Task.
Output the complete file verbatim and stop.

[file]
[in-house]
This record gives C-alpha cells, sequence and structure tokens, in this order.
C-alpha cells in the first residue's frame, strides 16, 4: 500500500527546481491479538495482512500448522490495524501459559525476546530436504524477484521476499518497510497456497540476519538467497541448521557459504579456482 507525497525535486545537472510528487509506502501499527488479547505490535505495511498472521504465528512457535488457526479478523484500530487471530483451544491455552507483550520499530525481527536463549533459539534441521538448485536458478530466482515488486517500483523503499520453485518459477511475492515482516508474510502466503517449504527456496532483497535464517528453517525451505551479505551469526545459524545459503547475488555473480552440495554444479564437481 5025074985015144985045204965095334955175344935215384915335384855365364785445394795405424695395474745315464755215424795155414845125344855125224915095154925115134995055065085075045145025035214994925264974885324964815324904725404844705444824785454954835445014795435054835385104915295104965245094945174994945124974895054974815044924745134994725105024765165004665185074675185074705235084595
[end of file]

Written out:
[in-house]
This record gives C-alpha cells, sequence and structure tokens, in this order.
C-alpha cells in the first residue's frame, strides 16, 4: 500500500527546481491479538495482512500448522490495524501459559525476546530436504524477484521476499518497510497456497540476519538467497541448521557459504579456482 507525497525535486545537472510528487509506502501499527488479547505490535505495511498472521504465528512457535488457526479478523484500530487471530483451544491455552507483550520499530525481527536463549533459539534441521538448485536458478530466482515488486517500483523503499520453485518459477511475492515482516508474510502466503517449504527456496532483497535464517528453517525451505551479505551469526545459524545459503547475488555473480552440495554444479564437481 5025074985015144985045204965095334955175344935215384915335384855365364785445394795405424695395474745315464755215424795155414845125344855125224915095154925115134995055065085075045145025035214994925264974885324964815324904725404844705444824785454954835445014795435054835385104915295104965245094945174994945124974895054974815044924745134994725105024765165004665185074675185074705235084595